As for creating, maintaining and editing translations and Localized values, I'm not going to present a complete solution here. Instead, I'm providing a couple of hints and leaving the actual implementation as a small exercise for anyone who would be interested.

- The simplest case of user interface for creating a new translation and maintaining all the LocalizedValues in it could be just a text area with key-value -pairs, where keys would be provided automatically.

- For more sophisticated solution the user interface for maintaining single LocalizedValue can and should be done with same code regardless of which objects value or values are currently edited.

- Creating the user interface for editing all the LocalizedValues for single translation can be constructed with minimal application specific code by utilizing traditional localization files and field names for LocalizedValue captions. Application specific code is only needed for conveniently organizing editable LocalizedValues so that they mirror the actual data structure and for providing captions for the object class based organization.

- If our LocalizedValue-class contains references to different objects in our object hierarchy (see the pageId-example above), creating new LocalizedValue-entities should be set to correct values. One way to do this is to add method void setEntityRelations(LocalizerEntityRelationSetter relationSetter) to Localizable-interface. Implementation of LocalizerEntityRelationSetter has implementations for each entity type for setting correct relations. Once again application-specific code can be isolated to single implementing class.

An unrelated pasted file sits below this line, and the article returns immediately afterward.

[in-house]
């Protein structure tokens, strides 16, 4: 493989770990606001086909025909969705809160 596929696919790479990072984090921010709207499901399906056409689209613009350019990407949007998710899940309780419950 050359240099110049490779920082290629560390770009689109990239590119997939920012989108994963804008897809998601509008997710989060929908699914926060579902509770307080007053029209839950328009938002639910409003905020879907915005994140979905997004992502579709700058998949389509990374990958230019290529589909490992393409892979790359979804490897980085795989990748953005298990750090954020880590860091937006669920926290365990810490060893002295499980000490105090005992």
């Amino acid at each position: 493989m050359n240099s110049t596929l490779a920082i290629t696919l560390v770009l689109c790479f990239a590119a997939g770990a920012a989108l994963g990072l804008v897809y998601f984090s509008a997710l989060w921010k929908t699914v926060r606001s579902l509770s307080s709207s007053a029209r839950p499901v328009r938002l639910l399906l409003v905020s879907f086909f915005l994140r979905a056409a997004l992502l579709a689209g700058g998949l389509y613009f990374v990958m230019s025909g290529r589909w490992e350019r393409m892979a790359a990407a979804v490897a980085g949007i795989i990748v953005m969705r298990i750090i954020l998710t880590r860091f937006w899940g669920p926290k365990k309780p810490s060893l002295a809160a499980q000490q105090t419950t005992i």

Above described solution is certainly not feasible for all localization needs. However, it has been proven in at least one large project to be easily expandable along with application and data structure. Separating translations and their management from actual content creation also mirrors common real-life situations where translations are often created way after the actual content has been originally created. After all, we are making applications for real-life use, so imitating real life workflow usually yields good results.